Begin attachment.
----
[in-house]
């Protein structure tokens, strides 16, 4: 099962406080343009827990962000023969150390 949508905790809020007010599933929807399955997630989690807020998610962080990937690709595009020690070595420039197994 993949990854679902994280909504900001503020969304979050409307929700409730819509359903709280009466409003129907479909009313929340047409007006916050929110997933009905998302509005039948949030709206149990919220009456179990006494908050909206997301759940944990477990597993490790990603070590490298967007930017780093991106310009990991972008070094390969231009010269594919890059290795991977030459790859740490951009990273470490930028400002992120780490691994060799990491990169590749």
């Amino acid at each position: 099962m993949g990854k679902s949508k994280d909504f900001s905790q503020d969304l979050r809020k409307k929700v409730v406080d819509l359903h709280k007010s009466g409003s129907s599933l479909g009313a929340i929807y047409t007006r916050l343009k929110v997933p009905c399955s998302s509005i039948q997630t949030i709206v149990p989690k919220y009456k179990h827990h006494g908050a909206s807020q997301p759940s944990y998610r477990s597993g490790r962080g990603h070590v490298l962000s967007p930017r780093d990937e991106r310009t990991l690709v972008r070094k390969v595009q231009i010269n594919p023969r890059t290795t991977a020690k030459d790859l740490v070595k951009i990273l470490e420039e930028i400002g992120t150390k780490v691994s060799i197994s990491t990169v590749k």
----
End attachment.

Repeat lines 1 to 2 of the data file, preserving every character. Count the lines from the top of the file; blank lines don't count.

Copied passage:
[in-house]
């Protein structure tokens, strides 16, 4: 099962406080343009827990962000023969150390 949508905790809020007010599933929807399955997630989690807020998610962080990937690709595009020690070595420039197994 993949990854679902994280909504900001503020969304979050409307929700409730819509359903709280009466409003129907479909009313929340047409007006916050929110997933009905998302509005039948949030709206149990919220009456179990006494908050909206997301759940944990477990597993490790990603070590490298967007930017780093991106310009990991972008070094390969231009010269594919890059290795991977030459790859740490951009990273470490930028400002992120780490691994060799990491990169590749």